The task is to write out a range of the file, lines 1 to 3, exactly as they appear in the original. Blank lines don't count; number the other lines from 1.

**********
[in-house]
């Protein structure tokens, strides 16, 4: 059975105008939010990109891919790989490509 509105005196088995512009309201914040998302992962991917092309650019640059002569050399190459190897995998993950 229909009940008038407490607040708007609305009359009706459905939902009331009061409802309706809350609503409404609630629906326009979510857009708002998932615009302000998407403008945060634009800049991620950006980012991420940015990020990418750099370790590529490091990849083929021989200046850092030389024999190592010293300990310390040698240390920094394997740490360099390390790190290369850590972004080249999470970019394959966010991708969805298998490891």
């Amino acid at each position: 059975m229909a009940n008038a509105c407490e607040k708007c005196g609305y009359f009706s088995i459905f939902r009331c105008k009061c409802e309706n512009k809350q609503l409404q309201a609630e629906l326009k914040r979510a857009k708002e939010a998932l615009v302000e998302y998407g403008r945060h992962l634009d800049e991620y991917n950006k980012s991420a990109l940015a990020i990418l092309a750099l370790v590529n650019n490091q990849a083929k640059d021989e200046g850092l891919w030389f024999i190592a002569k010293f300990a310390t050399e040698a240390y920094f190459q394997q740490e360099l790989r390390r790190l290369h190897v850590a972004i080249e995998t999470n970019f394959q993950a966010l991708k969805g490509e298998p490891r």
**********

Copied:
[in-house]
């Protein structure tokens, strides 16, 4: 059975105008939010990109891919790989490509 509105005196088995512009309201914040998302992962991917092309650019640059002569050399190459190897995998993950 229909009940008038407490607040708007609305009359009706459905939902009331009061409802309706809350609503409404609630629906326009979510857009708002998932615009302000998407403008945060634009800049991620950006980012991420940015990020990418750099370790590529490091990849083929021989200046850092030389024999190592010293300990310390040698240390920094394997740490360099390390790190290369850590972004080249999470970019394959966010991708969805298998490891």
């Amino acid at each position: 059975m229909a009940n008038a509105c407490e607040k708007c005196g609305y009359f009706s088995i459905f939902r009331c105008k009061c409802e309706n512009k809350q609503l409404q309201a609630e629906l326009k914040r979510a857009k708002e939010a998932l615009v302000e998302y998407g403008r945060h992962l634009d800049e991620y991917n950006k980012s991420a990109l940015a990020i990418l092309a750099l370790v590529n650019n490091q990849a083929k640059d021989e200046g850092l891919w030389f024999i190592a002569k010293f300990a310390t050399e040698a240390y920094f190459q394997q740490e360099l790989r390390r790190l290369h190897v850590a972004i080249e995998t999470n970019f394959q993950a966010l991708k969805g490509e298998p490891r």